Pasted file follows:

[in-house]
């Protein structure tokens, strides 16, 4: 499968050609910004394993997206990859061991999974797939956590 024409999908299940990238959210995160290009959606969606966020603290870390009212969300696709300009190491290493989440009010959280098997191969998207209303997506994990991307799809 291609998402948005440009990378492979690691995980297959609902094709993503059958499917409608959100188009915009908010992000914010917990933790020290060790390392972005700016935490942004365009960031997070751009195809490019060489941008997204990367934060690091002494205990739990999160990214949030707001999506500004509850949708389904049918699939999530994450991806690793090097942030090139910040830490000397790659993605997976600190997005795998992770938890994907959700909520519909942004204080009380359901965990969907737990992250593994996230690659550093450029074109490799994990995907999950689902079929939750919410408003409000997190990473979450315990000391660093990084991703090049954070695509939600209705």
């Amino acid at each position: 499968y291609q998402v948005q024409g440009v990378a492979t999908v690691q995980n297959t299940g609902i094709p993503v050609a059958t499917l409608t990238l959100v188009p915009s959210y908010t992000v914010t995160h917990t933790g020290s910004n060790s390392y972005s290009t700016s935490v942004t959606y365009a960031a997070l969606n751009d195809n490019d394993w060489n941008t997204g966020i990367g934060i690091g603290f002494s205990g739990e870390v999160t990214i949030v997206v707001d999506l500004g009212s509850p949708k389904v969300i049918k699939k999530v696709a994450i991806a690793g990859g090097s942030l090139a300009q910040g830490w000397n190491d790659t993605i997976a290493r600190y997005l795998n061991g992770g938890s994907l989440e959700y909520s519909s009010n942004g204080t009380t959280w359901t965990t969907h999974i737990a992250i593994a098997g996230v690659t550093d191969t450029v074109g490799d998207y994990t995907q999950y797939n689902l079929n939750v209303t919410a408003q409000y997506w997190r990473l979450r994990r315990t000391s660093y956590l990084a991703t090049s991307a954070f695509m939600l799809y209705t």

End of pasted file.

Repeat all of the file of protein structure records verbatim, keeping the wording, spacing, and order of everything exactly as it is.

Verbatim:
[in-house]
């Protein structure tokens, strides 16, 4: 499968050609910004394993997206990859061991999974797939956590 024409999908299940990238959210995160290009959606969606966020603290870390009212969300696709300009190491290493989440009010959280098997191969998207209303997506994990991307799809 291609998402948005440009990378492979690691995980297959609902094709993503059958499917409608959100188009915009908010992000914010917990933790020290060790390392972005700016935490942004365009960031997070751009195809490019060489941008997204990367934060690091002494205990739990999160990214949030707001999506500004509850949708389904049918699939999530994450991806690793090097942030090139910040830490000397790659993605997976600190997005795998992770938890994907959700909520519909942004204080009380359901965990969907737990992250593994996230690659550093450029074109490799994990995907999950689902079929939750919410408003409000997190990473979450315990000391660093990084991703090049954070695509939600209705």
């Amino acid at each position: 499968y291609q998402v948005q024409g440009v990378a492979t999908v690691q995980n297959t299940g609902i094709p993503v050609a059958t499917l409608t990238l959100v188009p915009s959210y908010t992000v914010t995160h917990t933790g020290s910004n060790s390392y972005s290009t700016s935490v942004t959606y365009a960031a997070l969606n751009d195809n490019d394993w060489n941008t997204g966020i990367g934060i690091g603290f002494s205990g739990e870390v999160t990214i949030v997206v707001d999506l500004g009212s509850p949708k389904v969300i049918k699939k999530v696709a994450i991806a690793g990859g090097s942030l090139a300009q910040g830490w000397n190491d790659t993605i997976a290493r600190y997005l795998n061991g992770g938890s994907l989440e959700y909520s519909s009010n942004g204080t009380t959280w359901t965990t969907h999974i737990a992250i593994a098997g996230v690659t550093d191969t450029v074109g490799d998207y994990t995907q999950y797939n689902l079929n939750v209303t919410a408003q409000y997506w997190r990473l979450r994990r315990t000391s660093y956590l990084a991703t090049s991307a954070f695509m939600l799809y209705t």